Disclaimer: The process in this article may seem complicated and slow, but it is designed for you to learn the basics first. The final section of the article is dedicated to making things easier and faster for everyday use. So, please don’t give up early.
lftp, OpenSSH, and OpenSSLfrom the Net category in Cygwin
Install lftp with your package manager, something like:
sudo apt-get install lftp
Note: lftp is installed on your Whatbox slot by default. You can use it to transfer between your slot and other ftp servers (e.g. another seedbox). Just connect to your slot using SSH and use it as normal.
Connecting to Whatbox
Open your terminal (Cygwin Terminal for Windows users). You will see a window that looks similar to below.
Start lftp and connect to Whatbox. Type
lftp sftp://[email protected]. Enter your password at the prompt. lftp keeps your password hidden, so it’s easiest to paste with the right-click menu.
lsin the terminal to show a listing of your home directory. Since most users will want to start in their files directory, type
cd filesto navigate there for the next step.
(optional) If you want your password to be saved when you create a bookmark, use the command
set bmk:save-passwords truenow.
bookmark add Whatboxwill save a bookmark to your slot named Whatbox. You can use
bookmark listto make sure it saved properly. This allows you to use
lftp Whatboxto open a connection to your slot instead of having to type out the address.
Local and Remote Navigation
Note: I have set up directories and files for demonstration. You can set things up like I have for practice, if you like, or replace them in the commands with your own.
cdto go down one level into a directory. You can use
cd ..to go up one level. Type
lsto see that you’re back in your home directory.
Next, you’ll use
cdto navigate directly to a directory more than one level away.
cd ~/files/Videobrings me into the directory I set up.
Now to navigate to directories on your computer with the
lcd(read: local cd) command. The directory structure will be different on Linux than with Cygwin. On Linux, simply type
lcd /path/to/directory. With Cygwin, if you want C:Download you would type
lcd /cygdrive/c/Download. To list what’s in the current local directory, add an exclamation point to the
There are two main commands used for downloading:
pgetfor files and
There are two main commands used for uploading:
putfor files and
mirror -Rfor directories.
To cancel a transfer, use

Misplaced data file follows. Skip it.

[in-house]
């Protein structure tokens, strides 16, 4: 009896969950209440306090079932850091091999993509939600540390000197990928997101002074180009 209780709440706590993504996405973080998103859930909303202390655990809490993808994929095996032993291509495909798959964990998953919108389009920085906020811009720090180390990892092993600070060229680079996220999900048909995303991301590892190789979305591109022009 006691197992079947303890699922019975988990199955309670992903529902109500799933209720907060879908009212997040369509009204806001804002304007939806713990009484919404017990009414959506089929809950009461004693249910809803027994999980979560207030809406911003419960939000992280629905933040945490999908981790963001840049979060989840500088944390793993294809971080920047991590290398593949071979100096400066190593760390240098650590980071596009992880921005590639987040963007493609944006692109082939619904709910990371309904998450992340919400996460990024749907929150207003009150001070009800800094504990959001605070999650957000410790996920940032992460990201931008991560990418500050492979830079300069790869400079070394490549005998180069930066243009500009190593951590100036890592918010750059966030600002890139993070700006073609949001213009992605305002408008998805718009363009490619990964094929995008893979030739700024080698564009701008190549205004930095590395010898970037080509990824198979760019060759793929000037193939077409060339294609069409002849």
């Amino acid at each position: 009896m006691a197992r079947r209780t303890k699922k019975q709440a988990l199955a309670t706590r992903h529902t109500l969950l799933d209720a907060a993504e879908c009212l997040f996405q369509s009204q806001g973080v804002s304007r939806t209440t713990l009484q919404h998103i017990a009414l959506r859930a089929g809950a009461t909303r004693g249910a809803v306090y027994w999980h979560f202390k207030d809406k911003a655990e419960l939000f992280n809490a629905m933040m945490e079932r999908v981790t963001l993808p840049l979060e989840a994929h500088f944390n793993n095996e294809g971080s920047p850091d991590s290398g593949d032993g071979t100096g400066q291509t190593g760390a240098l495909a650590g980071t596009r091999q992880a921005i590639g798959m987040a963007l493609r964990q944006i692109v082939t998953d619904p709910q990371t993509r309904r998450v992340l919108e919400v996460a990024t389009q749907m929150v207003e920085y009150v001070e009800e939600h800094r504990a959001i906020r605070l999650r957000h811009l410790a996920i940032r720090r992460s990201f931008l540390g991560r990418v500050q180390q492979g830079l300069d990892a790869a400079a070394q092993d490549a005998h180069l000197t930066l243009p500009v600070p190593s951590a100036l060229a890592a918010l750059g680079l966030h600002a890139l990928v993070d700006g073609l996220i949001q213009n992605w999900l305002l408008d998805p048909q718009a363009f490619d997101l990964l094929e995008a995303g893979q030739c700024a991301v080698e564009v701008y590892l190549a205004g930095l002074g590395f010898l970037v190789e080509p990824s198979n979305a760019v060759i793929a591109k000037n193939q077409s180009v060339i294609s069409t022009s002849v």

To resume partially downloaded files/directories, you will use the -c switch:
mirror -c Directory
pget -c Video1.mp4
put -c Video1.mp4
Note: This guide uses 5 segments as an example. You may use as many as needed or desired.
pgetcommand using segmentation is
pget -n 5 Video2.mp4, where 5 is the number of segments.
mirrorcommand using segmentation is
mirror --use-pget-n=5 Directory, where 5 is the number of segments.
You can use
jobs -vto see the speeds of the individual segments as well as the total speed.
Queues and Jobs
queuecommand will allow you to transfer files/directories while still being able to browse. The basic command to queue a file transfer will look like
queue pget Video1.mp4. To transfer entire directories,
queue mirror Directory. This adds them to your transfer queue and automatically starts the transfer if ready.
queuealone to display your transfer queue. The
jobscommand displays your current transfers and transfer queue with more detail.
You can stop your queue from automatically transferring by using
queue stop. This can be used before adding anything to your queue to prevent immediate transfer.
queue startwill start your queued transfers. To delete a transfer from your queue, add the -d switch like
queue -d #, where # is the queue number listed by
To stop and delete a running transfer, use the
killcommand. If you set lftp to allow multiple transfers simultaneously,
kill #, where # is the number listed by
jobs, will stop and delete the specified transfer.
kill allwill stop and delete all transfers.
Configuration and Aliases
Now to make it quick and easy, we’ll set up some aliases. Aliases allow you to make shortcuts to commands.
- In Linux, find your lftp.conf file. It should be in /etc.
- In Windows, open the etc directory where you installed Cygwin (C:Cygwin by default) and open lftp.conf.
- Go to the end of the file and add some or all of these example aliases. Modify them to fit your needs.
Some examples from this guide with those aliases applied:
queue pget -cn 5 Video1.mp4becomes
q p Video1.mp4
queue mirror -c --use-pget-n=5 Directorybecomes
q m Directory
For full command help and settings, see the lftp man page.
Tips and Tricks
- The Tab key autocompletes file and directory names. It also autocompletes commands.
- Files and directories with spaces or special characters need special handling. The easiest method is to put quotes around the file/directory names.
- You can cycle through peviously used commands with the Up and Down arrow keys.
- To quit lftp, type
exit. Then type
exitagain to close the terminal.